Building Student Success
New USF facilities will transform the academic and physical landscape.
USF.edu News Writer
TAMPA, Fla. (July 22, 2010) - Landscapes are transforming throughout the University of South Florida System.
It’s exciting news for students and faculty anxious for additional room for teaching, research, interdisciplinary collaboration and artistic endeavors. It’s also been good news for the local economy, adding approximately 1,000 jobs related to the planning and construction of the projects.
For an institution that continues to solidify its position on the national stage as a top-tier metropolitan research university, however, the transformation goes well beyond steel, glass and concrete.
“Providing state-of-the-art learning facilities and spaces that promote the generation of new knowledge through research, scholarly and creative activity is essential to fulfilling USF’s strategic priorities,” says USF President Judy Genshaft.
In recent years, enrollment growth on the Tampa campus has resulted in greater strain on the university’s physical infrastructure, according to Provost and Executive Vice President Ralph Wilcox.
“These long-awaited facilities will allow USF to better meet the needs of students by delivering a broader array of classes each semester and allowing for acceleration to degree – contributing to the highly skilled and educated workforce in the state of Florida,” he says. “At the same time, they will support state-of-the-art facilities for performance in music and new scholarship and research opportunities.”
New academic spaces will create interdisciplinary learning communities bringing students and faculty together from across departments and colleges to work collaboratively to create global solutions to society’s most complex problems. New and expanded athletic, recreational and dining facilities will enrich opportunities for students to become more fully engaged with the campus community.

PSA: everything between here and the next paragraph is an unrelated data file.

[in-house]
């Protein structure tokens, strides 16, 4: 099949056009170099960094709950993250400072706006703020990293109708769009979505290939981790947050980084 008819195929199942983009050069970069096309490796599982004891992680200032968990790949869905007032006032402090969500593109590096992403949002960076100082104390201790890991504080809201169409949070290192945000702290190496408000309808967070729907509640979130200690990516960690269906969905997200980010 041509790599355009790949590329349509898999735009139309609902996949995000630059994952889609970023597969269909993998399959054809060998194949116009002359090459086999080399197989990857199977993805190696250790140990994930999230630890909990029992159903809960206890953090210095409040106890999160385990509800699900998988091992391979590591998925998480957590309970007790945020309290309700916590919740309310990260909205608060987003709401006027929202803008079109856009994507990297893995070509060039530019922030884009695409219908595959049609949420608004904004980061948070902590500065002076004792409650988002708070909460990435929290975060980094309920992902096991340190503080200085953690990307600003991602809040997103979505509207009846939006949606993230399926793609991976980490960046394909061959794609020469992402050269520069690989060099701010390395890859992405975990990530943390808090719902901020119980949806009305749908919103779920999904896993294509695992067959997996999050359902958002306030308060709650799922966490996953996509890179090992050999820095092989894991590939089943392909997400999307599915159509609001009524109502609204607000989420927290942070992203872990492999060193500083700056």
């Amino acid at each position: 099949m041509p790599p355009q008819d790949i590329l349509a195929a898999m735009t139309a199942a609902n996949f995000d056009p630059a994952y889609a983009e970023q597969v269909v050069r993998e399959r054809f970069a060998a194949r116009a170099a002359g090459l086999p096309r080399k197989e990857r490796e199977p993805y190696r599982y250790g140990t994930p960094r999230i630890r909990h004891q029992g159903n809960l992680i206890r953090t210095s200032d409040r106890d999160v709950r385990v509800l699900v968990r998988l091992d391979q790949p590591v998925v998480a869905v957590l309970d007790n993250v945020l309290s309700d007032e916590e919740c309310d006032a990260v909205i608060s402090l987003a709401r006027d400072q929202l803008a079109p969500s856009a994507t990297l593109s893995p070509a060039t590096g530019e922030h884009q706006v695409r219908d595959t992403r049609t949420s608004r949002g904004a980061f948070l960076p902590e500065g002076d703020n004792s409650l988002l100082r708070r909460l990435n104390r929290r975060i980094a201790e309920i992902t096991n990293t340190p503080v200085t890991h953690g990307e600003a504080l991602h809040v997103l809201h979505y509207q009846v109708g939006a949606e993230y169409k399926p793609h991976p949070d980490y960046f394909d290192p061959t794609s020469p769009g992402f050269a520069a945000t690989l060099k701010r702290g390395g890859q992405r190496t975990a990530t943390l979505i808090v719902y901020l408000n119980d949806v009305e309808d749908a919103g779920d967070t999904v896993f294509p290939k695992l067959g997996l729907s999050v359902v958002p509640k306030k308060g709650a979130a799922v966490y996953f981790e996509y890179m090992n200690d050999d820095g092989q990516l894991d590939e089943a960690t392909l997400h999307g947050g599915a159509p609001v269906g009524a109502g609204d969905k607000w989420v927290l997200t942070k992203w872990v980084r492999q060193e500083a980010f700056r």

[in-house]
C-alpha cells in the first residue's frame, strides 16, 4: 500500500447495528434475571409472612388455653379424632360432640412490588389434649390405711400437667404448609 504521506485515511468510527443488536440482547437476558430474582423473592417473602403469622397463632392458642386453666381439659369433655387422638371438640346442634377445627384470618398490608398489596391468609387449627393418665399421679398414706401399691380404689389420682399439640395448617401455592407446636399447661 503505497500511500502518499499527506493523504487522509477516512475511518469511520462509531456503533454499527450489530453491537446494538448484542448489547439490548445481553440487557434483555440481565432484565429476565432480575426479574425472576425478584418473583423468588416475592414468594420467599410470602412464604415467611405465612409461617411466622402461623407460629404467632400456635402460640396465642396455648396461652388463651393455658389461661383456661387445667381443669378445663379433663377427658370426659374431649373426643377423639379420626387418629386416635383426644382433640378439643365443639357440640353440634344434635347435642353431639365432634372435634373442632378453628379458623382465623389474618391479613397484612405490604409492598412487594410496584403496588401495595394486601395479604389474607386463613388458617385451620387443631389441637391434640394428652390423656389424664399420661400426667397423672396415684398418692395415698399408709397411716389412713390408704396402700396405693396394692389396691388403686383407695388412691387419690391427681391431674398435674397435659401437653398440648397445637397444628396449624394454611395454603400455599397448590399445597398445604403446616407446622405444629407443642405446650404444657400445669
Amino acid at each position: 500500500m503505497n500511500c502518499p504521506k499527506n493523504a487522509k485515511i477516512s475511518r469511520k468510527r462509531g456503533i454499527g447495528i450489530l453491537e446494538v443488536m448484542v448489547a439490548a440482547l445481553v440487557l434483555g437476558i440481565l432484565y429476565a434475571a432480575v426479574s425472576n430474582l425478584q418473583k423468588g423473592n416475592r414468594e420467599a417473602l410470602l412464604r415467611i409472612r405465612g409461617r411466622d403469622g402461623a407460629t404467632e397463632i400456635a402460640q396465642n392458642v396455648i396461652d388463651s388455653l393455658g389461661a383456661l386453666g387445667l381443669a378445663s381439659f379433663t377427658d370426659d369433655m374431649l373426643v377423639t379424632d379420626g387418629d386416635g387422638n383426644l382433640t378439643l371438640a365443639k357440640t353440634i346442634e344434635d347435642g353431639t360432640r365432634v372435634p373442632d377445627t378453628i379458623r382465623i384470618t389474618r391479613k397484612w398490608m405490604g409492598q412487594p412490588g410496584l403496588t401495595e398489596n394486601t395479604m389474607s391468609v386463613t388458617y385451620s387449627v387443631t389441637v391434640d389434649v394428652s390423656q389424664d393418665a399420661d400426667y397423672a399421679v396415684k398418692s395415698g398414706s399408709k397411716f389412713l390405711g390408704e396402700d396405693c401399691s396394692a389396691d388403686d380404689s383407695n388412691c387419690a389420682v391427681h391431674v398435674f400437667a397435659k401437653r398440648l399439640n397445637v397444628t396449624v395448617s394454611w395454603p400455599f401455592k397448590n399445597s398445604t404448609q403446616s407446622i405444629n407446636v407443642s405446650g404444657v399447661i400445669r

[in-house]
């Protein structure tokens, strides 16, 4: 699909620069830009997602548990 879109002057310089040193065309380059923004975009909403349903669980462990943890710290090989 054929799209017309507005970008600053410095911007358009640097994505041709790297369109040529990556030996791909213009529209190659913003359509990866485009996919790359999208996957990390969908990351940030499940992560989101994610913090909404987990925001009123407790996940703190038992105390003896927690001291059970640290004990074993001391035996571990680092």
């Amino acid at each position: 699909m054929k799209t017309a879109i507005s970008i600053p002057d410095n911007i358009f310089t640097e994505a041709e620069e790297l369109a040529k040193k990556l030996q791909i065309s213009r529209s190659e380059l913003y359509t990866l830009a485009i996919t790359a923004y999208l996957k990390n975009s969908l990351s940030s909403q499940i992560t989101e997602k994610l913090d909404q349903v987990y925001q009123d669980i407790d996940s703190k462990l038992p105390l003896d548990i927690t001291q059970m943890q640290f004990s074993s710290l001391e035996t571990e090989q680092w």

As the doors of the new facilities open during the coming months, so do the doors to new opportunities to attract the best and the brightest students and faculty.
“Recruiting and cultivating intellectual talent in the ever-more global marketplace of ideas is, in large part, dependent upon USF’s ability to provide professors and students with state-of-the-art research and learning environments,” says Wilcox, “environments in which they can thrive and realize their fullest intellectual and creative potential.”
Places where they can achieve their goals and dreams.
This story was originally published in the Spring/Summer 2010 issue of USF Magazine.
Mary Beth Erskine can be reached at 813-974-6993.